Rainer Maria Rilke

"Live a while in these books, learn from them what seems to you worth learning, but above all love them. This love will be repaid you a thousand and a thousand times, and however your life may turn,-it will, I am certain of it, run through the fabric of your growth as one of the most important threads among all the threads of your experiences, disappointments, and joys."--Rainer Maia Rilke

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Thursday, April 9, 2015

Such a Dislikeable Heroine!

The Latte Rebellion by Sara Jamila Stevenson

Young adult realism

I had some real problems with this book.  I wanted to like and it seemed like just the kind of book I could really get into:  plucky heroine striving to right the wrongs of the world and the culture around her.

In it, Asha wants to escape the confines and rules of her extremely strict parents after graduation for some fun before going to college.  Along with her friend, Carey, Asha starts the "latte" rebellion after being teased about her heritage and race at a pool party.  She decides to use "latte" as a way to bring awareness to her race as mixed heritage and comes up with the idea of selling t-shirts to make money to fund her trip.  Soon, though, the world at large gets in on the action and takes the rebellion much farther than Asha ever dreamed, launching her in trouble with school, her parents, and her friends.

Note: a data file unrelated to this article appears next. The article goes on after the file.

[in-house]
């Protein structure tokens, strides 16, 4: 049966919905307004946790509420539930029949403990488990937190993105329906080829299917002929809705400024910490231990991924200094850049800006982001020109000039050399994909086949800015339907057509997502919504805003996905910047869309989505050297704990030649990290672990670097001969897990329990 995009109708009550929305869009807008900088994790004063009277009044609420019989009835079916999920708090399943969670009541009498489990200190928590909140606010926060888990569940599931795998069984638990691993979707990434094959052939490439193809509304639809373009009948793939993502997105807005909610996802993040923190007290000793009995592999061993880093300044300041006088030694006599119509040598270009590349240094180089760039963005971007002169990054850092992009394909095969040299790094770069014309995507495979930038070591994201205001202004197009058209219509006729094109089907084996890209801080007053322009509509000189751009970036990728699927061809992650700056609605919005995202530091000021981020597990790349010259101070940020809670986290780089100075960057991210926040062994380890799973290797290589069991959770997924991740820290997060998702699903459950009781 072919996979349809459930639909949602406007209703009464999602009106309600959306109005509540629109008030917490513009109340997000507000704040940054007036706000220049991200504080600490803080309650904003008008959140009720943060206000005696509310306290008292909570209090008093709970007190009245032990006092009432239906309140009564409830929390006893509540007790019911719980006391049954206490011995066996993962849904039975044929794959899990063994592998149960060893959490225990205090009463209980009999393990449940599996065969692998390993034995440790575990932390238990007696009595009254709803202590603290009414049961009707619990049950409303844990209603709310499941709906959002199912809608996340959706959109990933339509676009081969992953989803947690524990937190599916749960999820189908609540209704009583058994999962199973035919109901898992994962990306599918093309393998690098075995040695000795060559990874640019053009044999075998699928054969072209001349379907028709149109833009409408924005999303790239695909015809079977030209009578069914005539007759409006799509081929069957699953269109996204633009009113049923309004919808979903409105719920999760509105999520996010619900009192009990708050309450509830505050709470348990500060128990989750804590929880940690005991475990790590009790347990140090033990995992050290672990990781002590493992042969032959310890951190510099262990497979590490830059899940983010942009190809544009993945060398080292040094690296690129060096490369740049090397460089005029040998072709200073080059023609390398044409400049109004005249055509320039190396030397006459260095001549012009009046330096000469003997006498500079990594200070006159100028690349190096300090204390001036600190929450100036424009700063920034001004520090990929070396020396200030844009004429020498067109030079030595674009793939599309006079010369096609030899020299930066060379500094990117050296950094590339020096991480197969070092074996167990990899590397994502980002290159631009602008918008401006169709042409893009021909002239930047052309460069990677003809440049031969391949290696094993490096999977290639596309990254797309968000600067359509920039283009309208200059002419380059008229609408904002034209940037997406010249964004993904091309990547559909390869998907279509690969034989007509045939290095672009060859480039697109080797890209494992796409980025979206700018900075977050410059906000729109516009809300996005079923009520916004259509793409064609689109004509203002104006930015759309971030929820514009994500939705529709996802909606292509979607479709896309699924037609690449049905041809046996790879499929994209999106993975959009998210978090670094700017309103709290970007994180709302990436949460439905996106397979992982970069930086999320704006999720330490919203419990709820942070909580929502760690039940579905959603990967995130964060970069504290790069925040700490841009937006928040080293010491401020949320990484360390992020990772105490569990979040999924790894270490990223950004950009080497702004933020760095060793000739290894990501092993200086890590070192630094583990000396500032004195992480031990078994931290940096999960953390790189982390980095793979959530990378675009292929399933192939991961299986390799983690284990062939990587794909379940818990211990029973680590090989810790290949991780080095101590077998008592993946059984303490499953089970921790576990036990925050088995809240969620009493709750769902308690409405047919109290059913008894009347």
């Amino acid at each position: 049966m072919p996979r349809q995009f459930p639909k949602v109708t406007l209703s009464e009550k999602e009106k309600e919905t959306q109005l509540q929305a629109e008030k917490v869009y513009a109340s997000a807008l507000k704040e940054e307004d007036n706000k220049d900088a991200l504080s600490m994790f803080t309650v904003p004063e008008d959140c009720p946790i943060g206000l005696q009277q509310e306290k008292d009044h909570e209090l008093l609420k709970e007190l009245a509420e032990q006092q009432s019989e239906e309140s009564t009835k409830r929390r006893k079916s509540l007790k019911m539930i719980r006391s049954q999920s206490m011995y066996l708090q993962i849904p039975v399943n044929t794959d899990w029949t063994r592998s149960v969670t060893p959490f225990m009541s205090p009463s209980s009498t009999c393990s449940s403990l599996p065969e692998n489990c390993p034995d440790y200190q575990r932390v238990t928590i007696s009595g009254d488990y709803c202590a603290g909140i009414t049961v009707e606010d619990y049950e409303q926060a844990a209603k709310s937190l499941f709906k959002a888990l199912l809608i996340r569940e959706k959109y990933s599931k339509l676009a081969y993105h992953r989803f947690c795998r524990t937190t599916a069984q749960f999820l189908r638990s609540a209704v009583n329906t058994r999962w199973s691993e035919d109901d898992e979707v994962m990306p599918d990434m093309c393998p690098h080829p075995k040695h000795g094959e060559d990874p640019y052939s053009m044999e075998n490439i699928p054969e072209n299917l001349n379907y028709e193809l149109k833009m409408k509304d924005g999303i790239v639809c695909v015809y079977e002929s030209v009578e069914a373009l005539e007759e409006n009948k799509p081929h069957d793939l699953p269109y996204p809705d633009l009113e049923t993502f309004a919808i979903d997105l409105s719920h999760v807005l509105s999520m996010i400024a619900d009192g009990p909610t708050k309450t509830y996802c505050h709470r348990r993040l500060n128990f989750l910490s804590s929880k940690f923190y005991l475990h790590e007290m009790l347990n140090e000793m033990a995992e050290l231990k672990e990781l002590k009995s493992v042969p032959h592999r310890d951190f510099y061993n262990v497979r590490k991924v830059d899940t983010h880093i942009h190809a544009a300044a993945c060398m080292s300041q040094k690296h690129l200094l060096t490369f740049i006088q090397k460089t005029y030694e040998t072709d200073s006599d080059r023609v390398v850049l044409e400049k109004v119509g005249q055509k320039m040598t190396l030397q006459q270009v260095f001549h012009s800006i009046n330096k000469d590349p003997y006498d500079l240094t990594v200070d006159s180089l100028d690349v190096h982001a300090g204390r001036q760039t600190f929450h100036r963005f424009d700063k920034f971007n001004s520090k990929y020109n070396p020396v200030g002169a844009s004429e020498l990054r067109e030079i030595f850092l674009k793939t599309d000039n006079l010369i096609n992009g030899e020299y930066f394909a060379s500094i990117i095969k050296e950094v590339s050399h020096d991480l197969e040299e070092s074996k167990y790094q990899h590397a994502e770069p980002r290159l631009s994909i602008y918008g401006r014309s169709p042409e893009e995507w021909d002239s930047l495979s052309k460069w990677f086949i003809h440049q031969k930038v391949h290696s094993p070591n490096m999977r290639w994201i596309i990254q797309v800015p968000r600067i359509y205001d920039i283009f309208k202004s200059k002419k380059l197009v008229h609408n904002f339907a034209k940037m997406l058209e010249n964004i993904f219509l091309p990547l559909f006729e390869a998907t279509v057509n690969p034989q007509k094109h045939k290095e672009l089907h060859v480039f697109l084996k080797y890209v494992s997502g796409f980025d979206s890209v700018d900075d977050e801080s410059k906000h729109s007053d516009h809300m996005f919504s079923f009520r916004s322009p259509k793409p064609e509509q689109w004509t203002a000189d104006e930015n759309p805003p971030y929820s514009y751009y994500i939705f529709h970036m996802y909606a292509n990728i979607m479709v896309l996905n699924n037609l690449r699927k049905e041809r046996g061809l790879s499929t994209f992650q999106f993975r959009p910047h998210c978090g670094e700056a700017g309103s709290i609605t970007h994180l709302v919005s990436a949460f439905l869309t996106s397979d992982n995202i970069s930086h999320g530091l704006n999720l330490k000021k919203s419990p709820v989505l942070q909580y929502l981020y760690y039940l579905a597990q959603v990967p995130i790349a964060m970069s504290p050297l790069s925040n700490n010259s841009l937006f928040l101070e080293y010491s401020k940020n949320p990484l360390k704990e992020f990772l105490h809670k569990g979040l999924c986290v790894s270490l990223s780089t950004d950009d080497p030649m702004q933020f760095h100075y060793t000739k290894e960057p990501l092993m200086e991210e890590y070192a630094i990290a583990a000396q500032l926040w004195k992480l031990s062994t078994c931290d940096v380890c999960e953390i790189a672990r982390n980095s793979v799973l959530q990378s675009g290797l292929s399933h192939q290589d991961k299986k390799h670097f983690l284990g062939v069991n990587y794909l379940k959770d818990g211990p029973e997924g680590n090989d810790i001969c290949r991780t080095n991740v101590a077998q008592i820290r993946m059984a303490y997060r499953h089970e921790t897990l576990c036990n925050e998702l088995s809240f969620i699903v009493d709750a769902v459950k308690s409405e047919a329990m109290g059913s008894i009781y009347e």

Sounds great, right?  Right from the start, I had real issues with the main character.  This may be a fault with mine--anytime I dislike a main character, I end up really hating the book.  And, Asha is so dislikable.  I cannot get behind a heroine whose only goal is to make money for a summer vacation. The idea of mixed-race awareness is clearly of secondary importance to her, if that.  She repeatedly lies to her parents and her friends.  She treats her friend Carey in the most selfish way and then is surprised when Carey wants to abandon their friendship.  She loves the fame of the group, but doesn't really want to do any work towards the mission. Plus, for a girl who chafes at being labeled, she labels and categorizes everyone she comes across.  Their isn't anything wrong with the plot, grammar, or writing style, but the main character makes this a book I couldn't recommend to young readers for any reason.

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